The Global Greenhouse Gas Reference Network Aircraft Program at NOAA has sampled ozone and other atmospheric trace constituents in North America for over a decade (2005-present). The method to derive tropospheric ozone climatology from the light aircraft measurements equipped with the 2B Technology instruments is described in this paper. Since ozone instruments at most of aircraft locations are flown once a month, this raises the question of whether the sampling frequency allows for deriving a climatology that can adequately represent ozone seasonal and vertical variability over various locations. Here we interpret the representativeness of the tropospheric ozone climatology derived from these under-sampled observations using hindcast simulations conducted with the Geophysical Fluid Dynamics Laboratory chemistry-climate model (GFDL-AM3). We first focus on ozone measurements from monthly aircraft profiles over the Front Range of Colorado and weekly ozonesondes launched in Boulder, Colorado. The climatology is presented as monthly values separated in 5th, 25th, 50th, 75th, 95th percentiles, and averaged at three vertical layers: lower (1.6-3 km), middle (3-6 km), and upper (6-8 km) troposphere. The aircraft-based climatology is compared to the climatology derived from the nearest located ozonesondes launched from Boulder, Colorado, from GFDL-AM3 co-sampled in time with in-situ observations, and from GFDL-AM3 continuous 3-h samples. Based on these analyses, we recommend the sampling frequency to obtain adequate representation of ozone climatology in the free troposphere. The 3-h sampled AM3 model is used as a benchmark reference for the under-sampled time series. We find that the minimal number of soundings required per month for the all altitude bins (1.6-3, 3-6, and 6-8 km) to sufficiently match the 95% confidence level of the fully sampled monthly ozone means vary between 3 and 5 sounding per month, except in August with a minimum of 6 soundings per month. The

  19. On the origin of tropospheric ozone and NOx over the tropical South Pacific

    OpenAIRE

    Schultz, Martin G.; Jacob, Daniel James; Wang, Yuhang; Logan, Jennifer A.; Atlas, Elliot L.; Blake, Donald R.; Blake, Nicola J.; Bradshaw, John D.; Browell, Edward V.; Fenn, Marta A.; Flocke, Frank; Gregory, Gerald L.; Heikes, Brian G.; Sachse, Glen W.; Sandholm, Scott T.

    1999-01-01

    The budgets of ozone and nitrogen oxides (NOx = NO + NO2) in the tropical South Pacific troposphere are analyzed by photochemical point modeling of aircraft observations at 0–12 km altitude from the Pacific Exploratory Mission-Tropics A campaign flown in September-October 1996. The model reproduces the observed NO2/NO concentration ratio to within 30% and has similar success in simulating observed concentrations of peroxides ( H2O2, CH3OOH), lending confidence in its use to investigate ozone ...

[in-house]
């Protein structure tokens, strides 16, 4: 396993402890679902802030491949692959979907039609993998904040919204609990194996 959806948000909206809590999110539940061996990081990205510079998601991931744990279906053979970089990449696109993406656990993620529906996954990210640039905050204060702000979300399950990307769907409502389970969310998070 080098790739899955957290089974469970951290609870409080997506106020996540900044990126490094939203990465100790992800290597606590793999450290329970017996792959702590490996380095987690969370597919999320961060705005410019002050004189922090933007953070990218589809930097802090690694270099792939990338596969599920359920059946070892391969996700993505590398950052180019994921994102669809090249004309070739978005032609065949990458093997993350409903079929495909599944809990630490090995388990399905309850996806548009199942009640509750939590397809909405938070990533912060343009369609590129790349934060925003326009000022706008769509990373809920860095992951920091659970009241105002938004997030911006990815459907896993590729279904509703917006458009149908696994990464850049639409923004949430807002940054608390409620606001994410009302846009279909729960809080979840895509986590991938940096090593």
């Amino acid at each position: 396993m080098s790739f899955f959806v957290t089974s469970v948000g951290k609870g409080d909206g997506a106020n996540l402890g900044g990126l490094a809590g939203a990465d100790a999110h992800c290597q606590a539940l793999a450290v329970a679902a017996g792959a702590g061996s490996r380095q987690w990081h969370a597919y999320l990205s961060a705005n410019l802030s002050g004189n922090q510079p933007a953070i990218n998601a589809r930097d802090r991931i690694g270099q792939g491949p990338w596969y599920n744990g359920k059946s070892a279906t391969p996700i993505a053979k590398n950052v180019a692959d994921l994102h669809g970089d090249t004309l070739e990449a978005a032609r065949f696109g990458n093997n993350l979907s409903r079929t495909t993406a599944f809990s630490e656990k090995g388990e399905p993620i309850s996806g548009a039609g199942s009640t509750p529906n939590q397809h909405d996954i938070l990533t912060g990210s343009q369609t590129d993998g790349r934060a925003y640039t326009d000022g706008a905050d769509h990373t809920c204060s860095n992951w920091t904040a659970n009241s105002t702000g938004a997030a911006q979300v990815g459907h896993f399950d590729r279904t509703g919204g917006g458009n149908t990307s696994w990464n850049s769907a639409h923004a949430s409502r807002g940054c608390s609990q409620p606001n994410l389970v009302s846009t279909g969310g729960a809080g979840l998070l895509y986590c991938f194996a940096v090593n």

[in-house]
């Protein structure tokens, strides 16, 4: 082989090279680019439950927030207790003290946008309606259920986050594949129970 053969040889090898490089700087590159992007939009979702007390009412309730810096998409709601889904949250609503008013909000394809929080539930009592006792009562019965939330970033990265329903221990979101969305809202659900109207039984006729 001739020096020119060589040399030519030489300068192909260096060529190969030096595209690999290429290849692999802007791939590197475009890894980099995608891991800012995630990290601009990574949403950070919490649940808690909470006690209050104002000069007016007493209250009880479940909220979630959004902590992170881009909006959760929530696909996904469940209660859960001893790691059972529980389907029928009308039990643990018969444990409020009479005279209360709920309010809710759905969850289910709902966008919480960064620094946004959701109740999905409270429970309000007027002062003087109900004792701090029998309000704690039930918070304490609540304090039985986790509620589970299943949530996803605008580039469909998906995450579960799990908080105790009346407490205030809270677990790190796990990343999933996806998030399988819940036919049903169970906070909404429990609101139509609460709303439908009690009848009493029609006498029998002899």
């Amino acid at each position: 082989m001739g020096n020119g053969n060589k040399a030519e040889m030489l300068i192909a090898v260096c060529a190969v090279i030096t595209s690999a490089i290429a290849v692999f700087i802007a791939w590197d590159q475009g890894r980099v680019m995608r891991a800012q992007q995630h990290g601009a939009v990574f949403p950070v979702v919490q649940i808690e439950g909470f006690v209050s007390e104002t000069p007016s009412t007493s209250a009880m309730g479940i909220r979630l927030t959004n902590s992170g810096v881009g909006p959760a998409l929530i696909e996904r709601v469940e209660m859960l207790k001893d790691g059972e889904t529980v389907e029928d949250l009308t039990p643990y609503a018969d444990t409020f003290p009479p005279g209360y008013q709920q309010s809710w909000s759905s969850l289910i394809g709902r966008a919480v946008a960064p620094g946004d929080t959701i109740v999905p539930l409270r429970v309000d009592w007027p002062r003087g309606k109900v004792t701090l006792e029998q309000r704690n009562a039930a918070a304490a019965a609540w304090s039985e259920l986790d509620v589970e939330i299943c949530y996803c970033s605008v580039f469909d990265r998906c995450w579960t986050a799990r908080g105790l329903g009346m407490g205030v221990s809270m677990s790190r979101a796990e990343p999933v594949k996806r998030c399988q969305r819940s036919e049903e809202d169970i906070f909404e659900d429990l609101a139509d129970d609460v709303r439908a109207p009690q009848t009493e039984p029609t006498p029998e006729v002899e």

20. Bromine measurements in ozone depleted air over the Arctic Ocean

    Directory of Open Access Journals (Sweden)

    J. A. Neuman

    2010-07-01

    Full Text Available In situ measurements of ozone, photochemically active bromine compounds, and other trace gases over the Arctic Ocean in April 2008 are used to examine the chemistry and geographical extent of ozone depletion in the arctic marine boundary layer (MBL. Data were obtained from the NOAA WP-3D aircraft during the Aerosol, Radiation, and Cloud Processes affecting Arctic Climate (ARCPAC study and the NASA DC-8 aircraft during the Arctic Research of the Composition of the Troposphere from Aircraft and Satellites (ARCTAS study. Fast (1 s and sensitive (detection limits at the low pptv level measurements of BrCl and BrO were obtained from three different chemical ionization mass spectrometer (CIMS instruments, and soluble bromide was measured with a mist chamber. The CIMS instruments also detected Br2. Subsequent laboratory studies showed that HOBr rapidly converts to Br2 on the Teflon instrument inlets. This detected Br2 is identified as active bromine and represents a lower limit of the sum HOBr + Br2. The measured active bromine is shown to likely be HOBr during daytime flights in the arctic. In the MBL over the Arctic Ocean, soluble bromide and active bromine were consistently elevated and ozone was depleted. Ozone depletion and active bromine enhancement were confined to the MBL that was capped by a temperature inversion at 200–500 m altitude. In ozone-depleted air, BrO rarely exceeded 10 pptv and was always substantially lower than soluble bromide that was as high as 40 pptv. BrCl was rarely enhanced above the 2 pptv detection limit, either in the MBL, over Alaska, or in the arctic free troposphere.